The Education of an Idealist covers everything except for that last sentence. Fitting for an interesting life, Power tells an interesting story, an un-put-downable story at least for me. Beyond the curriculum vitae outlined above, we come to understand the shaping of a woman passionate in the pursuit of human rights and how she persisted when her passion ran up against political realities and limits. This is a woman who first of all knew both love and loss, and understood both the pain of feeling she’d abandoned a father, and the flourishing she experienced with her mother and step-father who were for her every step of the way. I was fascinated to learn that until about mid-way through her time at Yale, she was more interested in sports than international affairs. A European trip awakened her to genocide, oppression, and the fissures that would eventually erupt in Yugoslavia. An internship with Mort Abramowitz where she researched the Bosnian conflict led her to the adventure of trying to see that war up close as a war correspondent–setting the precedent for her commitment to get “on the ground” whenever she could to understand a crisis–whether the girls kidnapped by Boko Haram, the Ebola crisis, or even the missions of other U.N. ambassadors, who she visited rather than making them call on her.

The narrative is a story of a passion to save human lives, and to stand up for human flourishing, where ideals often ran up against reality. She learned how hard it is to do better. One senses her frustration when she thought she had a commitment from the President for U.S. intervention in Syria after Assad’s nerve gas attacks, only for him to backpedal and fail to secure Senate support. She learned to do what could be done, negotiating protocols with Russia to remove Assad’s chemical weapons. We see her frustration when political realities with Turkey prevent Obama from naming atrocities against the Armenians a century ago genocide. And we see how hurtful accusations against her could be when she had fought for the very things she was accused of not doing.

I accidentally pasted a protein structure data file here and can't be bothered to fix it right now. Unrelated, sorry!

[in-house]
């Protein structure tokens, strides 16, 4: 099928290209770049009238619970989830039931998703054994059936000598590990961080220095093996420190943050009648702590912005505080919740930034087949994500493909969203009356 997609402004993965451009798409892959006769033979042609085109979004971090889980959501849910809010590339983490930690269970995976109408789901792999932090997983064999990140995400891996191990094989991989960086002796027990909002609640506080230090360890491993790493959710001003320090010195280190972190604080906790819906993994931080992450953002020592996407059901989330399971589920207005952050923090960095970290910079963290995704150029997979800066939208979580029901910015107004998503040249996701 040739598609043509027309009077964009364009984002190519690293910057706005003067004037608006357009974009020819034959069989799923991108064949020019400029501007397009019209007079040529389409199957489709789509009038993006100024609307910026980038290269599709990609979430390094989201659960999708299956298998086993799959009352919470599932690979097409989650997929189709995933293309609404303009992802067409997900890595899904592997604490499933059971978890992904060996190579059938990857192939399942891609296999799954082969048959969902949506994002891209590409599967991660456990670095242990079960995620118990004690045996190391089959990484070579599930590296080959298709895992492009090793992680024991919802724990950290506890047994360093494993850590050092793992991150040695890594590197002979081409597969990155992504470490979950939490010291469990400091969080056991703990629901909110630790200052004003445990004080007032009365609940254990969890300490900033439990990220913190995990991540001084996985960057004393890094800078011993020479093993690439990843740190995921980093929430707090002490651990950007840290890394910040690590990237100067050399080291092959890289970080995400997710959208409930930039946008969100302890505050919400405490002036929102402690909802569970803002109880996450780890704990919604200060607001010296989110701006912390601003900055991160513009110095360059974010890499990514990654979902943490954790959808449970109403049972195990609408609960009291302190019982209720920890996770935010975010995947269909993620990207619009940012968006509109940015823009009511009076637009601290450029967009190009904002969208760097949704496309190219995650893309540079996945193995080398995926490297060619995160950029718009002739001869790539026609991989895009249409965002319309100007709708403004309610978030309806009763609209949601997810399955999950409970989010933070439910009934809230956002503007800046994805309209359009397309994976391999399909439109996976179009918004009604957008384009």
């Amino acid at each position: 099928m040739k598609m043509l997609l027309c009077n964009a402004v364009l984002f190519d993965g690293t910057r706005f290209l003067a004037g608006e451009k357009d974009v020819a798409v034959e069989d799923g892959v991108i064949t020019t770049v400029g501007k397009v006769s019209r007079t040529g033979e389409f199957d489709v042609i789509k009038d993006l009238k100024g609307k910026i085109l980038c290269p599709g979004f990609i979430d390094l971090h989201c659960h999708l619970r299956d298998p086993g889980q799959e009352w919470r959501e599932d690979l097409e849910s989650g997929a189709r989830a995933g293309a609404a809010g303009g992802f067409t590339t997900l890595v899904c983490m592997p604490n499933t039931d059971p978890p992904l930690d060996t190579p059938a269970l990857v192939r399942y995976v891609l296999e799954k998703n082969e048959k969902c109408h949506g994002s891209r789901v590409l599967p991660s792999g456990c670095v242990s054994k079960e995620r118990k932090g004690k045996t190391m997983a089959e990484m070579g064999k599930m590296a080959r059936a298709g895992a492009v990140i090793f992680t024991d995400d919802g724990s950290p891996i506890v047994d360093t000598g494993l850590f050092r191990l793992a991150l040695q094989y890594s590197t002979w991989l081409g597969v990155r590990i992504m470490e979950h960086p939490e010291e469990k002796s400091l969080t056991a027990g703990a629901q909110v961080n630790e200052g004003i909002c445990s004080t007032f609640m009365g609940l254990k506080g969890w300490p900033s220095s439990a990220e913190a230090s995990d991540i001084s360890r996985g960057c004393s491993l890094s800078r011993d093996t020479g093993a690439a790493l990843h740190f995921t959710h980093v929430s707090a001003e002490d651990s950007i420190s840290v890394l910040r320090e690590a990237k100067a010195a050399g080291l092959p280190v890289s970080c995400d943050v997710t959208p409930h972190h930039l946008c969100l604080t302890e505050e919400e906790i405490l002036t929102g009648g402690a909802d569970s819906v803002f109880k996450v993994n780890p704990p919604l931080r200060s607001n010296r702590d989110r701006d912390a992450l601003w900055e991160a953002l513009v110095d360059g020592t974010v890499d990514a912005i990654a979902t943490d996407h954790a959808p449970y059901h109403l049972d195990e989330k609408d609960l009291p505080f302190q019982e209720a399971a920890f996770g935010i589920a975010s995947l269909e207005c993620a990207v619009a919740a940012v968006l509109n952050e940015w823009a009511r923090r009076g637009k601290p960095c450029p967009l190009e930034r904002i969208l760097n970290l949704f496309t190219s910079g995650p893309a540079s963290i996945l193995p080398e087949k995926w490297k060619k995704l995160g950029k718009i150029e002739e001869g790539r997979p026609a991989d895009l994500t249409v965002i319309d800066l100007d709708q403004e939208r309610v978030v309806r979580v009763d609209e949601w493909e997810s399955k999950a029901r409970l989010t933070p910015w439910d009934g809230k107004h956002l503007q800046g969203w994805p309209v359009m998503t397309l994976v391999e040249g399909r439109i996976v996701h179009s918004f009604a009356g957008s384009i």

Part of the narrative is how she found strength in fostering community with other women both in her own government, and with women ambassadors at the UN. One of her last acts was to call attention to twenty women being held as political prisoners. Her efforts, and the political pressure applied, resulted in the release of 14 before she left office. They also, along with her live-in nanny, Maria, help her wrestle with the tension of high-level government service and parenting, and the unavoidable tradeoffs this involves.

Perhaps in light of the present situation with Russia and Ukraine, Power devoted her last speech at the UN to warning the world of the efforts of Russia to sow havoc, whether supporting Assad’s genocidal efforts to eliminate his opposition, the ruthless annexation of Crimea from Ukraine (bite by bite?), and the interference in American elections. I admire the fire with which she spoke:

“Are you truly incapable of shame? Is there literally nothing that can shame you? Is there no act of barbarism against civilians, no execution of a child that gets under your skin, that just creeps you out a little bit? Is there nothing you will not lie about or justify?”

Power also reminds us of the difference immigrants make in our country, whether herself as an Irish naturalized US citizen, or the Turkish immigrant who founded Chobani Yogurt or her nanny Maria, to whom she administered the oath of citizenship. Her passion for refugees energized her efforts to get those “in the pipeline” settled as the doors were closing.

The one question that Power fails to wrestle with is the tension between human rights advocacy and the question of whether there are limits to what any given government can or should do. These are the realities her idealism bumps up against. Given the unique place of America in the world, should vigorous international human rights advocacy be a cardinal doctrine of our foreign policy, and should this be backed with American military force if necessary? This seems implicit in Power’s advocacy, but this is not defended, and so foreign policy seems to end up a patchwork of idealism and realpolitik. Power’s resort at the end is that if we cannot change the world, then we change the smaller and individual worlds we can. That may be a good personal response, but is it sufficient for governments?